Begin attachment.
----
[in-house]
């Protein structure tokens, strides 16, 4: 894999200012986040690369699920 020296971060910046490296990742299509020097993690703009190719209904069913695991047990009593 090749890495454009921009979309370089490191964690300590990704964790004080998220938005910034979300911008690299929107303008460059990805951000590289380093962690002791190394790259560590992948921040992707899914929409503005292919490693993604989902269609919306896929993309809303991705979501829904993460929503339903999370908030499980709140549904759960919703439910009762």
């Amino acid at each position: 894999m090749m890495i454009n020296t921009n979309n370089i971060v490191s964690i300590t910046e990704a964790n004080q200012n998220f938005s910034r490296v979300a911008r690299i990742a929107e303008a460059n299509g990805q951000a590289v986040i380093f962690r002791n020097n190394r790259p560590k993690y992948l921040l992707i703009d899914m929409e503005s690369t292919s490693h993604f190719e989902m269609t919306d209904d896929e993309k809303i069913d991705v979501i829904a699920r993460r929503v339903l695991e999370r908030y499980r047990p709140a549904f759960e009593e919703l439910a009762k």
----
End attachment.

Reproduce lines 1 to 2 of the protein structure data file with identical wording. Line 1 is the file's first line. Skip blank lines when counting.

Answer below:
[in-house]
């Protein structure tokens, strides 16, 4: 894999200012986040690369699920 020296971060910046490296990742299509020097993690703009190719209904069913695991047990009593 090749890495454009921009979309370089490191964690300590990704964790004080998220938005910034979300911008690299929107303008460059990805951000590289380093962690002791190394790259560590992948921040992707899914929409503005292919490693993604989902269609919306896929993309809303991705979501829904993460929503339903999370908030499980709140549904759960919703439910009762």